Under what basis? Hasn't the fact that the Opposition has used non-violent protests for 8 months to counter the regime's lies and brutality, to the point that the regime cannot stop the protests, cannot prevent the videos from being broadcast instantaneously to the world, and now has had to seemingly calibrate its brutality to the point that it is starting to try to reduce casualties, actually shown that it is the Greens that have the regime on their terms?

11:15 AM -- Security forces beat young man: This clip, uploaded on YouTube and picked up by a number of live blogs, appears to show an opposition supporter being beaten by Iran security forces Thursday, though, as always, it's difficult to verify the video's origins.

10:15 AM -- Mousavi's wife assaulted? : Enduring America points to a report that Mir Hossein Mousavi's wife, Zahra Rahnavard, was beaten by a group of basiji in Sadeghieh Square. She was reportedly able to escape with help from protesters who protected her.

10:00 AM -- First hand account: AP confirms reports that circulated earlier that police were firing paintballs in order to mark protesters for arrest.

Meanwhile, the Guardian has a translated account from an eyewitness who called into Radio Farda:

"I was in Sadeghiyeh and though people were not holding up any symbols, I think most of them were against the regime because they wouldn't respond to the official chants from the loudspeakers.

The security forces attacked the crowd violently, with cables, batons, and gas. Where I was, I can say that the 22 Bahman celebrations did not take place. I saw a small gathering of regime supporters and even they were dispersed by the police.

The people were beaten and I even saw some seriously injured individuals. That's what happens when you're attacked with chains. But no shots were fired."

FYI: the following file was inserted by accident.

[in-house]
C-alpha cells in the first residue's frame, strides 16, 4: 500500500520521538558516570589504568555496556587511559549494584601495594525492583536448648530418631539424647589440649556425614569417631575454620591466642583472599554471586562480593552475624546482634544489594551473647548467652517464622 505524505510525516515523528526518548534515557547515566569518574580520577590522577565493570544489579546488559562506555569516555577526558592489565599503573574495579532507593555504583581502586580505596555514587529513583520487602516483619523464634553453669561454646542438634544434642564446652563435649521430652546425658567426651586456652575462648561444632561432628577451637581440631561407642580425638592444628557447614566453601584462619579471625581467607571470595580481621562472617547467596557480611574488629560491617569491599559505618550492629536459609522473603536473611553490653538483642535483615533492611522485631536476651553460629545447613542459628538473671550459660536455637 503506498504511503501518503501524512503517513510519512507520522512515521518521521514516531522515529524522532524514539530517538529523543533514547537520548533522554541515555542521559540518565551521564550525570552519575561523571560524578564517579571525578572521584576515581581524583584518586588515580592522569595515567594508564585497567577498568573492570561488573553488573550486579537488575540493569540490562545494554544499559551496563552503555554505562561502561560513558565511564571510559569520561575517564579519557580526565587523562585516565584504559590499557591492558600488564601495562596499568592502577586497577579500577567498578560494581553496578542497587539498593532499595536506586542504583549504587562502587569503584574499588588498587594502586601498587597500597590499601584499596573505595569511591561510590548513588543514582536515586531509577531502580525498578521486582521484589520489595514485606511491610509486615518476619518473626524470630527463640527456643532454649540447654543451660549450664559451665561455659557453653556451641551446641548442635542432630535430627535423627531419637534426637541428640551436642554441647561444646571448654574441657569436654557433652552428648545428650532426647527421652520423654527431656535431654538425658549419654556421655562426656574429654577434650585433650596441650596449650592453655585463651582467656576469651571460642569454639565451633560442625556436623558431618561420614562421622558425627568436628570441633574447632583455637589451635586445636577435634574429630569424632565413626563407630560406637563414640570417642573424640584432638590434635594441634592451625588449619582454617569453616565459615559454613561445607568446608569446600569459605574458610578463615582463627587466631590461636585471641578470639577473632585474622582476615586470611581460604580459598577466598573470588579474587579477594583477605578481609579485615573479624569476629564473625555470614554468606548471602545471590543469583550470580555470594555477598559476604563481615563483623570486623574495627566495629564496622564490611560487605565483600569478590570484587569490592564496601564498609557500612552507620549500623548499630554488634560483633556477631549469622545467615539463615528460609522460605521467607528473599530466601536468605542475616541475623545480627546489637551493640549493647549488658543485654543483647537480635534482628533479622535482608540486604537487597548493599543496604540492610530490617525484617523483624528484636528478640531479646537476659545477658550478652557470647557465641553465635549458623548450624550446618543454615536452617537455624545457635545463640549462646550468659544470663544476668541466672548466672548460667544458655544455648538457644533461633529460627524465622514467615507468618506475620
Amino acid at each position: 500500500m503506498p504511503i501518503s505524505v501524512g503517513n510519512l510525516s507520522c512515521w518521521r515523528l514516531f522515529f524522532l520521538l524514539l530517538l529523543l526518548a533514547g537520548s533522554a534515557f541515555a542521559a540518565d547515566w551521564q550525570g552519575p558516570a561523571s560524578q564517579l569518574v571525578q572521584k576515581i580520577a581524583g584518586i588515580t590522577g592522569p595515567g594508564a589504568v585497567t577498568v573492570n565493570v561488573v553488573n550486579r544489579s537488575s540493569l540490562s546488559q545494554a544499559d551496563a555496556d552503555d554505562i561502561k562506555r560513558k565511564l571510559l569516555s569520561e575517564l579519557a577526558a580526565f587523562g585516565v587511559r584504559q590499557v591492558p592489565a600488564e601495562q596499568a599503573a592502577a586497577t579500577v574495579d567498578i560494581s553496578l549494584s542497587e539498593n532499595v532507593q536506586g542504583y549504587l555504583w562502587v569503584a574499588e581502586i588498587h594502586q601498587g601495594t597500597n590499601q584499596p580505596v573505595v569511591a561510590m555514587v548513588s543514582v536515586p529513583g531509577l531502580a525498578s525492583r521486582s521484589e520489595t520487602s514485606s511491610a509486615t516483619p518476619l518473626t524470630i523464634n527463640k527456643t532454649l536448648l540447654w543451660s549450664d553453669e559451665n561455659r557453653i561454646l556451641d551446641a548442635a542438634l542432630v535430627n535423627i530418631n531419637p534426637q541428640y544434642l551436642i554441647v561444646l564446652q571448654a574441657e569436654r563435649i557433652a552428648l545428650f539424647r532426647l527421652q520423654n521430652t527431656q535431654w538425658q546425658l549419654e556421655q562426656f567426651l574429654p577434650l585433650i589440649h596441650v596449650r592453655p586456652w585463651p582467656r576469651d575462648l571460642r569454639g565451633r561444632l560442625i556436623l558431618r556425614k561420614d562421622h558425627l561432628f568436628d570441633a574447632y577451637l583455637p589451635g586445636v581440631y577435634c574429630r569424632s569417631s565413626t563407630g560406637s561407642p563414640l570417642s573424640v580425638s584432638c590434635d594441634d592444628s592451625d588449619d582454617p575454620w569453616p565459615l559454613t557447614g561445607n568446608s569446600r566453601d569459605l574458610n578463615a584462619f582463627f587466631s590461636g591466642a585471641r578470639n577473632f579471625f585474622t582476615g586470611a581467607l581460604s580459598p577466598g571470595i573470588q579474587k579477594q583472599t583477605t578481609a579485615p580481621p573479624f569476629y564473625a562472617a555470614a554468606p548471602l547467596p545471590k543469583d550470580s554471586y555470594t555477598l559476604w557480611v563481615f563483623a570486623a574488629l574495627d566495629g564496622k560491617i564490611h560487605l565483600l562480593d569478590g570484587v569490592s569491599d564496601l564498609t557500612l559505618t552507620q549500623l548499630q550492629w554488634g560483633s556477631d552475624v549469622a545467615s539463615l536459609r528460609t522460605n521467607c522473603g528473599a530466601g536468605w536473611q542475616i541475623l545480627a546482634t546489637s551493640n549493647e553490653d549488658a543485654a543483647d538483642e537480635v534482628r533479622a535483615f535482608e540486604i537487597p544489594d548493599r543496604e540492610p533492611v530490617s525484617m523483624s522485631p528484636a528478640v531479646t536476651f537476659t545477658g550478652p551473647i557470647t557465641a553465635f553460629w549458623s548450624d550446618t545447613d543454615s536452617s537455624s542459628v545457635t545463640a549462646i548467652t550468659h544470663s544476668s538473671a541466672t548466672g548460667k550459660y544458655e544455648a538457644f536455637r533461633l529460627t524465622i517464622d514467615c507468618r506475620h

9:40 AM -- Police presence: This picture has been popping up on a number of sites. It shows just how heavy the presence of government security forces is in Tehran today.

9:30 AM -- Video of the chaos: According to Iran News Now this video shows people chanting "The Basiji's have gone wild."

9:15 AM -- Protests outside of Tehran: The video below reportedly shows opposition supporters protesting in Isfahan, Iran's third largest city.

9:10 AM -- Update from Green Voice: Here's some of the report of today's protests on the opposition website Iran Green Voice.

From the early hours of today, Sadeghiyeh square in west Tehran has been the scene of clashes between anti-riot police and green protesters. Security forces have used gunfire and tear gas to disperse the crowd. Eye witnesses seen Chinese anti-riot vehicles positioned on Jamejam Street waiting to be used against innocent civilians during today's marches. According to our reports from the north-western city of Tabriz, the city's Freedom Square has been mainly occupied Green Movement protestors.

From the moment the rallies had commenced, state TV has been careful not show any footages of gatherings anti-government protesters regardless of their size. Most the images coming from state television has focused on close-up images from Azadi Square and footages from Navab Square which saw strong pro-government presence there.

Sadeghiyeh Square has been a focal point of today's demonstrations as it was where many had been eagerly awaiting the arrival of one of the leaders of the Green Movement Mahdi Karroubi. And he did indeed arrive as promised, but was quickly forced to leave the rally after pro-government forces smashed the windows of his vehicle, injured his head and tore his robe. His son Ali Karroubi has also been arrested.

9:00 AM -- Trampling on Khamenei: This video shows protesters tearing down a sign of the Ayatollah and trampling on it.

8:45 AM -- Video from the protests: Despite the government's imposition of Internet restrictions video purportedly from today's protests has emerged. In this video protests can be heard chanting "Referendum! Referendum!"